The current crisis in social care in England (and let’s be under no illusions, for ‘crisis’ is what it is) should come as no surprise.
Demand and need for social care, especially but not exclusively, for elderly people, has been rising for many years, and is forecast to grow at accelerating rates for many more years. as it has for younger adults.
Yet local authority budgets have been cut, year upon year, for over six years. This decrease in funding has inevitably led at best, to budgets, which have not expanded to match growing demand – and at worst, to wholesale cuts and cessation of social care services.
And now, the Local Government Association (LGA) is warning of a £2.6 billion shortfall by the end of the parliament in 2020 unless action is taken now to deal with the problem.
Let’s be clear: this is a disaster in the making, the outcomes of which are: poorer and less social care provision for those in need; and increased pressure on staff and providers whether they are in the public, voluntary, social enterprise or business sectors, as well as the NHS.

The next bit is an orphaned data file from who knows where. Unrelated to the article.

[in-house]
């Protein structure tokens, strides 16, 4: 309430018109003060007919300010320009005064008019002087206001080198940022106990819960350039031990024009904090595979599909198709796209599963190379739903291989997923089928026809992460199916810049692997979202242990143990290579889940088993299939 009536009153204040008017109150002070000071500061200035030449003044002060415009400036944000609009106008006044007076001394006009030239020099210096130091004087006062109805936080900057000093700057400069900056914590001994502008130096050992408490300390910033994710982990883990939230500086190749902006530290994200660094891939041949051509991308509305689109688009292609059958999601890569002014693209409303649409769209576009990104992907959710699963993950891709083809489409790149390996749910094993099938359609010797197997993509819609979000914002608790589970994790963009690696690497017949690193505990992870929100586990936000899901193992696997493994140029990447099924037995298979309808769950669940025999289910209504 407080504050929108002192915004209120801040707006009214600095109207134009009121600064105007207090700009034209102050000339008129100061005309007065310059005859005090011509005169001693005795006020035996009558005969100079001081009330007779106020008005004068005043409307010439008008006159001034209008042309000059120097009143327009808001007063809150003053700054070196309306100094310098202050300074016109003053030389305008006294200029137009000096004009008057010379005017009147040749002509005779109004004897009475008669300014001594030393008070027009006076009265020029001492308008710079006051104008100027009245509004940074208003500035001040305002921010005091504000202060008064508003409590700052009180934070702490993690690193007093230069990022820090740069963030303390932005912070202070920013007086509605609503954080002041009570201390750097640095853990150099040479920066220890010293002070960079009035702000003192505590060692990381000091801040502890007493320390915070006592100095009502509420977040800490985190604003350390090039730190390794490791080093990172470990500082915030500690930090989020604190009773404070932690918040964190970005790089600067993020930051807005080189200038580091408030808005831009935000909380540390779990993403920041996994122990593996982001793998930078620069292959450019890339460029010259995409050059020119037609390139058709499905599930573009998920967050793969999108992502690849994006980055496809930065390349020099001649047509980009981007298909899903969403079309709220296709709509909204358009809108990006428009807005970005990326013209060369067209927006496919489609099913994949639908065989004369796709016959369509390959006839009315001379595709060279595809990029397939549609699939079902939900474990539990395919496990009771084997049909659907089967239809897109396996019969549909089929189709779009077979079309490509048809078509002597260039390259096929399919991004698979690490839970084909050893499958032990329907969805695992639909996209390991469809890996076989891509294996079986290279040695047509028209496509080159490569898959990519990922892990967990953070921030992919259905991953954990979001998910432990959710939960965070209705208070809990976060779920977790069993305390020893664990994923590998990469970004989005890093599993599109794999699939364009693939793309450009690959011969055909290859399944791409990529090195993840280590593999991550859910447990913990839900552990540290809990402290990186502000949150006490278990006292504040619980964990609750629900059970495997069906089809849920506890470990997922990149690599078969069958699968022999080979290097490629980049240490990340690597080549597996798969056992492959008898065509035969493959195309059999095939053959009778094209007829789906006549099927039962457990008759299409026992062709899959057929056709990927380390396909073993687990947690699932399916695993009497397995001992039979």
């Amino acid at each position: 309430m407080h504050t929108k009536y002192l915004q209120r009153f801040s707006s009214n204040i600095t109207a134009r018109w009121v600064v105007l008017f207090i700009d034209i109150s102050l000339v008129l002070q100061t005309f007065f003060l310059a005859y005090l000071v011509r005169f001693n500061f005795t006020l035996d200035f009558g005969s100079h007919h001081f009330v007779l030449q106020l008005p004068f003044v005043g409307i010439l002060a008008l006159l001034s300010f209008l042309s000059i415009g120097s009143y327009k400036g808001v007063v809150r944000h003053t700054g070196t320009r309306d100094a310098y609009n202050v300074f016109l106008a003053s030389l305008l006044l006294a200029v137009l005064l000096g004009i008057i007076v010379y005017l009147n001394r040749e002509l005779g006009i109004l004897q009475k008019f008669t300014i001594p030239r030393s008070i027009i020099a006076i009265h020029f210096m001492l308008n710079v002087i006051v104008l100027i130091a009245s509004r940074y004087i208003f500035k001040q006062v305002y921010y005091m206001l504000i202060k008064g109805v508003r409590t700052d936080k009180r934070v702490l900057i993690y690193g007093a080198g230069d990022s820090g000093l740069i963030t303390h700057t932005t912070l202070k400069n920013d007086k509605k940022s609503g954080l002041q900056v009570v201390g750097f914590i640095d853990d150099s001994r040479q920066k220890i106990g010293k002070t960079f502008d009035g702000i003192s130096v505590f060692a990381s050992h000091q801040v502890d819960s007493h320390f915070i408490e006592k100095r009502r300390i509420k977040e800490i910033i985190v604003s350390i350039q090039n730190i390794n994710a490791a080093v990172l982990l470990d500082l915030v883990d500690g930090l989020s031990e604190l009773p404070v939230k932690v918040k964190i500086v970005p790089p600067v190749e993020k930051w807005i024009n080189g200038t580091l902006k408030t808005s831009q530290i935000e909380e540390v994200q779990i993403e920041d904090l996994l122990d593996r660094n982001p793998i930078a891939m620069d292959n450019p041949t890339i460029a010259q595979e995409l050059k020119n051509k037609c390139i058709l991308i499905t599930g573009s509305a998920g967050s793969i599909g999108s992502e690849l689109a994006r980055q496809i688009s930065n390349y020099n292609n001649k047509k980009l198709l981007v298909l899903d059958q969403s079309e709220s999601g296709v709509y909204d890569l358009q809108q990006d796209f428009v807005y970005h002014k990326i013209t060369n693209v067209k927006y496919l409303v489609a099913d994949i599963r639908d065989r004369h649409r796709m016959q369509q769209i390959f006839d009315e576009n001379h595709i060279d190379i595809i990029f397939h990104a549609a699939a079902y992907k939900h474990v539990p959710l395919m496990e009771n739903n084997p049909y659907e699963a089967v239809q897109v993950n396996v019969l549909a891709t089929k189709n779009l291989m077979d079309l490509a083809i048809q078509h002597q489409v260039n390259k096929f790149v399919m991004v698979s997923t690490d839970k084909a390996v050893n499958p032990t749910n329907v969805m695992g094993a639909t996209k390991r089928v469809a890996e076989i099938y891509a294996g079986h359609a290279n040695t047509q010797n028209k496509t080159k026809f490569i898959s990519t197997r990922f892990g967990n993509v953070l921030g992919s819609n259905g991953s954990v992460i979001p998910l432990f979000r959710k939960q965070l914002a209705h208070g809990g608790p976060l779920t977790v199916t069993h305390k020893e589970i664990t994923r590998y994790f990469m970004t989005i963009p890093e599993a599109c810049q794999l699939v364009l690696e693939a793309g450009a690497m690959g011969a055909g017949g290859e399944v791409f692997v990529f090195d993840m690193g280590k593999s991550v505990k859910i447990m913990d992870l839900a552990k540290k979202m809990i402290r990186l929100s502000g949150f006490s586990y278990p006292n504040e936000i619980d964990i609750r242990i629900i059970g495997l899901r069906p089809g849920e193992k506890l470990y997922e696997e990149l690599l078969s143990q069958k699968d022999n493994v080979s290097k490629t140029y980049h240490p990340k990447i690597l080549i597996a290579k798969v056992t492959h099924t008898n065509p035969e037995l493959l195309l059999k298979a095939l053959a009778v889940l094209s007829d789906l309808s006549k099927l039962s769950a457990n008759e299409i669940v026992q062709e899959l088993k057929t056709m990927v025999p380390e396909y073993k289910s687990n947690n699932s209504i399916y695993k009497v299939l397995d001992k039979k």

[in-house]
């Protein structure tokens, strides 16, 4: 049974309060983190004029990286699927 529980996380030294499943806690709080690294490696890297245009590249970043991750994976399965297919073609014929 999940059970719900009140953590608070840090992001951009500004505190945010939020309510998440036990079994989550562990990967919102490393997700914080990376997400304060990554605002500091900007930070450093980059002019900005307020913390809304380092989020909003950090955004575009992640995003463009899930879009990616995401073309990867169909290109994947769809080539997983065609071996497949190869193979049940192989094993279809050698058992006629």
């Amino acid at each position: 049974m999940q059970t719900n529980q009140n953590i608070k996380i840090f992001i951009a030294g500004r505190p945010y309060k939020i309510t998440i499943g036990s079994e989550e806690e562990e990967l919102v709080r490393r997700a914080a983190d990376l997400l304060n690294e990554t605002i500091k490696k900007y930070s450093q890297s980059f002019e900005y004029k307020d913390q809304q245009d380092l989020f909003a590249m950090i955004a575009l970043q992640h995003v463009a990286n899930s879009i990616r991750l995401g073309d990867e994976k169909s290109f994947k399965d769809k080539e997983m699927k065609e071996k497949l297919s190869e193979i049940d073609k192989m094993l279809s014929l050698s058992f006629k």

Desperate to avoid cessation of services, providers are all too often cutting back on the quality of care, and too often, especially in the business and voluntary sectors, they are cutting staff terms and conditions, with staff commonly working, in reality, for less than the National Living Wage. This is particularly the case in domiciliary care. With their margins squeezed beyond even short-term viability, we are witnessing increasing numbers of business and charity sector providers going bankrupt and/or having to close their provision.
Provider costs are increasing because of a range of issues, including the welcome introduction of the National Living Wage. Re the latter, it is deeply unfortunate that voluntary and charity sector providers have commonly argued against such measures and increased quality regulations simply because they have zero expectation of local authorities increasing funding to compensate. Care should not be provided at the expense of staff any more than clients/users should be denied improved quality standards.